There’s a famous quote from the philosopher George Santayana that goes: “Those who cannot remember the past are condemned to repeat it.”
The man attributed to this quote was born more than 150 years ago, but it remains as relevant as ever in the world that we live in today and even the NBA. Out of all the teams in the league, the New Orleans Pelicans may stand to gain the most from heeding this warning after taking into consideration what they have gone through with their big-name draftees since they were first established.
Originally the Charlotte Hornets (Not to be confused with the organization currently bearing the name in the NBA) when they debuted in 1988, they have had the privilege of drafting some of the more recognizable names in recent NBA history.
They nabbed Larry Johnson first overall in the 1991 NBA Draft and paired him with 1992 number two overall pick Alonzo Mourning the following year. In 1999, they selected Baron Davis third overall before moving to New Orleans in 2002. Come 2005, they found themselves with an even better point guard in Chris Paul whom they chose with the fourth pick.
The team then hit the jackpot in 2012 when they won the draft lottery for the first time in 21 years and gained the privilege of drafting a generational talent named Anthony Davis. The next year, they officially changed their moniker from “Hornets” to “Pelicans” which officially gave them the name that they currently go by. It did not take another 21 years for them to land another number one overall pick and just seven years later in 2019, they acquired Zion Williamson at the top of the draft.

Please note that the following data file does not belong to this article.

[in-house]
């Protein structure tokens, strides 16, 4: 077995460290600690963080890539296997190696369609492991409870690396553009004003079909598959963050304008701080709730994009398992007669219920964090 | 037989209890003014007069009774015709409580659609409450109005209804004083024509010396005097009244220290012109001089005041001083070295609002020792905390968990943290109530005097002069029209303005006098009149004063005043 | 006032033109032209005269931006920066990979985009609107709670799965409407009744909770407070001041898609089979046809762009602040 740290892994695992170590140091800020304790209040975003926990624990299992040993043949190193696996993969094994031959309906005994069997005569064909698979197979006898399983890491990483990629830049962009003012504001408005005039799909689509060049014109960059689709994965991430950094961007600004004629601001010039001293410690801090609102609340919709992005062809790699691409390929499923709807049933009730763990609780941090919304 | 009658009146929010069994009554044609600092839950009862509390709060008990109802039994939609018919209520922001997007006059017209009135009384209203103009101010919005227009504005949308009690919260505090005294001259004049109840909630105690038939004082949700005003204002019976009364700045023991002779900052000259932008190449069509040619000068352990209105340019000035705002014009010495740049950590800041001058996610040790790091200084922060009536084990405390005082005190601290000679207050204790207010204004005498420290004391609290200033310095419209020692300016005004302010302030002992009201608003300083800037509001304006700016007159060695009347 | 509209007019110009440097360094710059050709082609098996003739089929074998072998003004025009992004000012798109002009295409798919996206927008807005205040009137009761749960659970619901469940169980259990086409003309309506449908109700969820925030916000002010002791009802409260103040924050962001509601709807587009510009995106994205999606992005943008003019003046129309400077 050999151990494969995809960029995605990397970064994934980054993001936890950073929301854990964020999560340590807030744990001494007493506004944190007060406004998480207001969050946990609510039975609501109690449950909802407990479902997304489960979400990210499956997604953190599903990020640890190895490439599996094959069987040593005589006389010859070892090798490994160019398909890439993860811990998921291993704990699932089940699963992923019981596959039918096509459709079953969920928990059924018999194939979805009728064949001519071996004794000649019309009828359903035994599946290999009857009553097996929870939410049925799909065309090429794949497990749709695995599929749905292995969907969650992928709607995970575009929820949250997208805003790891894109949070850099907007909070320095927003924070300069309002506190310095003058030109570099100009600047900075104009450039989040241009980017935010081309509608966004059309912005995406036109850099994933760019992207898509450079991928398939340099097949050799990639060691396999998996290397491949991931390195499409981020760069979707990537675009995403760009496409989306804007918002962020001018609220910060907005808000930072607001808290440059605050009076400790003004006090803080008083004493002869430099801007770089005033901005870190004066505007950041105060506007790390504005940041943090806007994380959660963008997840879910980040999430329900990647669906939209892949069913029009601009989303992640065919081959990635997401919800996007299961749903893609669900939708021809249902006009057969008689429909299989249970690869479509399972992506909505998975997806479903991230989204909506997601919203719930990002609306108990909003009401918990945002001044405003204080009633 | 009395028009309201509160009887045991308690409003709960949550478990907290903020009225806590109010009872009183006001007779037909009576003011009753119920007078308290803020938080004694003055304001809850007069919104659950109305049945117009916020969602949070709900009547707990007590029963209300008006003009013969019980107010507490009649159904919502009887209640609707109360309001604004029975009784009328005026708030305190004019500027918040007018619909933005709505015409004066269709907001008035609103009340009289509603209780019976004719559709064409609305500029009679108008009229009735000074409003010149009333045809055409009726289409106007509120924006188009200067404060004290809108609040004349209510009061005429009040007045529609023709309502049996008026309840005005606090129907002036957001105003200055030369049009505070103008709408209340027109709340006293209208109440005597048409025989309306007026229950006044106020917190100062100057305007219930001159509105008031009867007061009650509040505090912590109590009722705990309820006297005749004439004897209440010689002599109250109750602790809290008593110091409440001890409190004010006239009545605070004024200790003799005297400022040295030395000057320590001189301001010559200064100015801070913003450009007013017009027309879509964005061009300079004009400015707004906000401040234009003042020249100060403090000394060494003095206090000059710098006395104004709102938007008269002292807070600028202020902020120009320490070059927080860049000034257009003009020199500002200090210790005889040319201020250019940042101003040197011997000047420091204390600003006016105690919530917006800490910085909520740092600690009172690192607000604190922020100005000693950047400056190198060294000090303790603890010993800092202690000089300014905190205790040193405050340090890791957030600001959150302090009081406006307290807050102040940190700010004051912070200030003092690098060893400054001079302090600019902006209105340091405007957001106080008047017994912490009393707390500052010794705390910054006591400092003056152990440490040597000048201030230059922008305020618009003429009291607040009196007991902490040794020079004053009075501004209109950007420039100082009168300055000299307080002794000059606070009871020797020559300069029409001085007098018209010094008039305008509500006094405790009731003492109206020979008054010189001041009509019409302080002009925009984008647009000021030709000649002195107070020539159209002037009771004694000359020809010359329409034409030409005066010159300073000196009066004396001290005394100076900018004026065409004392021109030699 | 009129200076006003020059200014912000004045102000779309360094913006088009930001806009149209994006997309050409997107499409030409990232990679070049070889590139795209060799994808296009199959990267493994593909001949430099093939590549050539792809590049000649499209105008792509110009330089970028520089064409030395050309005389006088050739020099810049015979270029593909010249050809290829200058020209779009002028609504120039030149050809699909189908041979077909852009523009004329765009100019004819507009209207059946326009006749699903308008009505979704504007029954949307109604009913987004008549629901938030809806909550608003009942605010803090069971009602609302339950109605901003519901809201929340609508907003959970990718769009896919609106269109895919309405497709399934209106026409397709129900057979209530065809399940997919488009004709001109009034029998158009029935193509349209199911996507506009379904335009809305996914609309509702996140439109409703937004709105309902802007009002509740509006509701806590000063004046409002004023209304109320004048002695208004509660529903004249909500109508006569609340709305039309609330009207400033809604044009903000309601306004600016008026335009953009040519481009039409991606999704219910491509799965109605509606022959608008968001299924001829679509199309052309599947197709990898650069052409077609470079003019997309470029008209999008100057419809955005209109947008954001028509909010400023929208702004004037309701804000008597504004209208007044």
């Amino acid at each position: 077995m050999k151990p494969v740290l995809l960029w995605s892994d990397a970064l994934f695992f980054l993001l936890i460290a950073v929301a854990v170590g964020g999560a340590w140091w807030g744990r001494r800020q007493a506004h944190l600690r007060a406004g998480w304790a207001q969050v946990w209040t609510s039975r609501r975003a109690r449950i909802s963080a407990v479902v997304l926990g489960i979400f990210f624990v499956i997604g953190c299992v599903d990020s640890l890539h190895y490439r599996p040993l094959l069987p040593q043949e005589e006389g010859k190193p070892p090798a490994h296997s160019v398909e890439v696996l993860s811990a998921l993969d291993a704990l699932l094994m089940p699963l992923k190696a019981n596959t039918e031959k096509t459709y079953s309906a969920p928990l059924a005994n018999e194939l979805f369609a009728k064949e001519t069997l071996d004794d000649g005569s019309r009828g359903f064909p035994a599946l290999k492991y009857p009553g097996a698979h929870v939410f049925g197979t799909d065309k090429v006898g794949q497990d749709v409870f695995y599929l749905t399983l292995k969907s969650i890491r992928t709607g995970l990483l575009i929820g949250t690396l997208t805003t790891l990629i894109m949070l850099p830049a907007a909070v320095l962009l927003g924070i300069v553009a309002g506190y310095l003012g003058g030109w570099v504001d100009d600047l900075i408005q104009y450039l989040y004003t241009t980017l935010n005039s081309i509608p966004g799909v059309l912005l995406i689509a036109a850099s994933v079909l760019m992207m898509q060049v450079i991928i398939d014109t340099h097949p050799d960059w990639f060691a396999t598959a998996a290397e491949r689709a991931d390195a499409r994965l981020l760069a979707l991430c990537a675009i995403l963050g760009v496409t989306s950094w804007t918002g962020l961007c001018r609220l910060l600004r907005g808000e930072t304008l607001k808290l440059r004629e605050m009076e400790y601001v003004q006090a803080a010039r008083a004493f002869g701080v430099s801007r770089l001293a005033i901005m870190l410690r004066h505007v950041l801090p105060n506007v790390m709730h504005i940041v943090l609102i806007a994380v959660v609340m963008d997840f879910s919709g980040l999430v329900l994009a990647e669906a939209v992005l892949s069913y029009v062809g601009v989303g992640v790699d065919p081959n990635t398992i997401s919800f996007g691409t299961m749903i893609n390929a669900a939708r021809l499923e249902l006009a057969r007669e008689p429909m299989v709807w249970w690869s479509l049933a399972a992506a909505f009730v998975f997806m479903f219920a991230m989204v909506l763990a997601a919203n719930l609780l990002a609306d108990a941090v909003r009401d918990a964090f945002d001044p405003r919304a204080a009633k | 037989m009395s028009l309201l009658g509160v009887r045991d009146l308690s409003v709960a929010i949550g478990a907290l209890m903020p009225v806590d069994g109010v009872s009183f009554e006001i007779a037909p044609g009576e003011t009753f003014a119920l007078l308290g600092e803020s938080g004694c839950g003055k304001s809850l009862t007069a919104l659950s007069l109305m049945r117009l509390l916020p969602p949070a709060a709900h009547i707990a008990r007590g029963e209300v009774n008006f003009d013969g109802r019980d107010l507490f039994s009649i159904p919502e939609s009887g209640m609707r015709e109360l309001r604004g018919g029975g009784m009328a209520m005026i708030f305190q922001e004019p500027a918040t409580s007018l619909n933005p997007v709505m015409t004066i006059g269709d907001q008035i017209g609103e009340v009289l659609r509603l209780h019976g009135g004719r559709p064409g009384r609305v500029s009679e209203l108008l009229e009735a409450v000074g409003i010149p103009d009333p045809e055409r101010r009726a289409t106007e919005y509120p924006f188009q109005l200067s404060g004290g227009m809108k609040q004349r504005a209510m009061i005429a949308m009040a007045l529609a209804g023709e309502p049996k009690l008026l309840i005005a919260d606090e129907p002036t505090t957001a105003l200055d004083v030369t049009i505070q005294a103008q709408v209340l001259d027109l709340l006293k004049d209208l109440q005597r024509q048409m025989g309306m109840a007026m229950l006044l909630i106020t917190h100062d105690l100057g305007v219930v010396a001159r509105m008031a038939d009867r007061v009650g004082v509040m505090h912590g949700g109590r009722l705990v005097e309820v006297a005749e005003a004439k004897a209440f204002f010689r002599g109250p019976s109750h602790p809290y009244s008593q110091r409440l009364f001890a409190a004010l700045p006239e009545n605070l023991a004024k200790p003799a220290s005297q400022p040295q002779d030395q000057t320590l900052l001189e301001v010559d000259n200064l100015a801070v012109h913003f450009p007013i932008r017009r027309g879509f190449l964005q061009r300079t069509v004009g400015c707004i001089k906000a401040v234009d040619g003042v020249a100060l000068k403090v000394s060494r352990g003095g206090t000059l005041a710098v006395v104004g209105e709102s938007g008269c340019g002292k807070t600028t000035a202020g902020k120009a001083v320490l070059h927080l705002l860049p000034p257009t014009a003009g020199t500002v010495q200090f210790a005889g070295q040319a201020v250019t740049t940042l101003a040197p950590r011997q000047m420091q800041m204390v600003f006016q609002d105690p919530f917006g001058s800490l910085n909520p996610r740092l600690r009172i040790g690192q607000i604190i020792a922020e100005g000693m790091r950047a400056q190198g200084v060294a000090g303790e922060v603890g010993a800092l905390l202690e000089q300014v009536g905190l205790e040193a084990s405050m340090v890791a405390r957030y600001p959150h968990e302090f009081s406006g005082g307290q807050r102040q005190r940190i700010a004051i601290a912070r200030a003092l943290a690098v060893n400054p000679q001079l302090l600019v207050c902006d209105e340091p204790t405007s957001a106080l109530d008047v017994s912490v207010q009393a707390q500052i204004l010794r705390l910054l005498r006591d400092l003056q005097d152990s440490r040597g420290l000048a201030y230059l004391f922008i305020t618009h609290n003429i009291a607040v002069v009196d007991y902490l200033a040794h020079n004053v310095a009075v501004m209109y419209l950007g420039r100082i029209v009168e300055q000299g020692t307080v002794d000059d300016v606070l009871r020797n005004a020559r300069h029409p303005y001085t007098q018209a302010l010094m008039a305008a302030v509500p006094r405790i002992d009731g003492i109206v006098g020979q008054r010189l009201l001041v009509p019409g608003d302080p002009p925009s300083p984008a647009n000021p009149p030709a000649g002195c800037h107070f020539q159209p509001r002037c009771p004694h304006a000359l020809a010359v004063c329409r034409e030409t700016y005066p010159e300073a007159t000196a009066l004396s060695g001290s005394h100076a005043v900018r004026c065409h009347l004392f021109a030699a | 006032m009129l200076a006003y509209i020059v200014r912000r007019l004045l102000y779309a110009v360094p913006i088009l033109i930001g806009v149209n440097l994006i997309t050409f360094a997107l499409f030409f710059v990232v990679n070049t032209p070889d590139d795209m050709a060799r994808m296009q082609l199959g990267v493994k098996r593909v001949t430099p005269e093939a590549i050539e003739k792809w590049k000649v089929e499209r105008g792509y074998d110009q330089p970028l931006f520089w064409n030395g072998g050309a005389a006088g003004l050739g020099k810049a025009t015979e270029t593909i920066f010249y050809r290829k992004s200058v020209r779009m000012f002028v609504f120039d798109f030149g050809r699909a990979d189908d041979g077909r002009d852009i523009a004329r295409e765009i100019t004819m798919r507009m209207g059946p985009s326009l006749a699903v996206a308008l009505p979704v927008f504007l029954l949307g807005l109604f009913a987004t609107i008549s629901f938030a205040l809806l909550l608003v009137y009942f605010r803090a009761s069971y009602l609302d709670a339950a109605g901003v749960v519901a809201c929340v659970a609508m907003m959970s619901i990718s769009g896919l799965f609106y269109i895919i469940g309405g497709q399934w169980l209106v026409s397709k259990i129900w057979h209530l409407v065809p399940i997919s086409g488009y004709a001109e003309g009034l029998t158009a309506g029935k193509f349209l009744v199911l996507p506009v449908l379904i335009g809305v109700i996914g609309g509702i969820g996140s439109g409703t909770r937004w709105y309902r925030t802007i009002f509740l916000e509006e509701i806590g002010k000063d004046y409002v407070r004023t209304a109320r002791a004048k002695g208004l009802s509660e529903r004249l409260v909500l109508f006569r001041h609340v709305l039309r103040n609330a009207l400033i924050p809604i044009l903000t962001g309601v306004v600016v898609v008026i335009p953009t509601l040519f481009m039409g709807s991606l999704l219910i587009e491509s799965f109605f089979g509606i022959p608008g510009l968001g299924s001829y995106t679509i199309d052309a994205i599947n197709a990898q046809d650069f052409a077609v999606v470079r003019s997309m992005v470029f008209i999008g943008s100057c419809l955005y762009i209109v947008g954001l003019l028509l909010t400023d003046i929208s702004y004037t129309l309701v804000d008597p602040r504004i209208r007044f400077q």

Though the records of this current Pelicans franchise from their time in Charlotte were eventually given to the current Charlotte Hornets organization (Formerly known as the Bobcats who were an expansion team that joined the NBA in 2004), the blood of that team originally established in 1988 runs through their veins–and their heritage is far from pretty.
They have only made it to the second round of the playoffs four times and they have yet to make a conference finals appearance despite having a decent amount of star talent through the years. The players’ names are recognizable, but they are better known for their achievements elsewhere after they left the team that drafted them.
Mourning and Davis both won NBA titles with the Miami Heat and Los Angeles Lakers, respectively, while Johnson and Paul eventually made it to the finals on different teams. Baron Davis did not have much career success in terms of winning, though he gained fame as the heart and soul of the cult favorite “We Believe” Golden State Warriors who upset the top-seeded Dallas Mavericks in the first round of the 2007 NBA Playoffs.
The star-level talent has been there, as seen on the past two NBA title-winning teams where their former mainstays Davis (Lakers) and Jrue Holiday (Milwaukee Bucks) played influential roles. Their biggest challenge has consistently been assembling a roster with pieces that complement one another on the court, something that never really happened over the six seasons that Davis and Holiday were teammates where they made a mere two playoff appearances together.